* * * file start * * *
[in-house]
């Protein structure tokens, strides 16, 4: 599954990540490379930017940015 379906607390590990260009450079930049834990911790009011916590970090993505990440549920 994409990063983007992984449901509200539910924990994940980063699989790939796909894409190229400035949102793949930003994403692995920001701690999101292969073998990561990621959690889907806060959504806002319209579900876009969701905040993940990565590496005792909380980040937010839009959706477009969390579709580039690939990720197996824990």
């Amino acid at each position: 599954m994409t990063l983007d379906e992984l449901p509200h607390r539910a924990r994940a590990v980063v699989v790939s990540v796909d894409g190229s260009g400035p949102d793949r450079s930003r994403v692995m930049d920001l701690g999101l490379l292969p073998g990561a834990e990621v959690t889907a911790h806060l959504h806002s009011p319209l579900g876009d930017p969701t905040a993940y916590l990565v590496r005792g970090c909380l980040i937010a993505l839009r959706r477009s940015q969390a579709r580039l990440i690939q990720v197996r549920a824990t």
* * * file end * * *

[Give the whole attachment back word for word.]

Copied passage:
[in-house]
């Protein structure tokens, strides 16, 4: 599954990540490379930017940015 379906607390590990260009450079930049834990911790009011916590970090993505990440549920 994409990063983007992984449901509200539910924990994940980063699989790939796909894409190229400035949102793949930003994403692995920001701690999101292969073998990561990621959690889907806060959504806002319209579900876009969701905040993940990565590496005792909380980040937010839009959706477009969390579709580039690939990720197996824990």
């Amino acid at each position: 599954m994409t990063l983007d379906e992984l449901p509200h607390r539910a924990r994940a590990v980063v699989v790939s990540v796909d894409g190229s260009g400035p949102d793949r450079s930003r994403v692995m930049d920001l701690g999101l490379l292969p073998g990561a834990e990621v959690t889907a911790h806060l959504h806002s009011p319209l579900g876009d930017p969701t905040a993940y916590l990565v590496r005792g970090c909380l980040i937010a993505l839009r959706r477009s940015q969390a579709r580039l990440i690939q990720v197996r549920a824990t």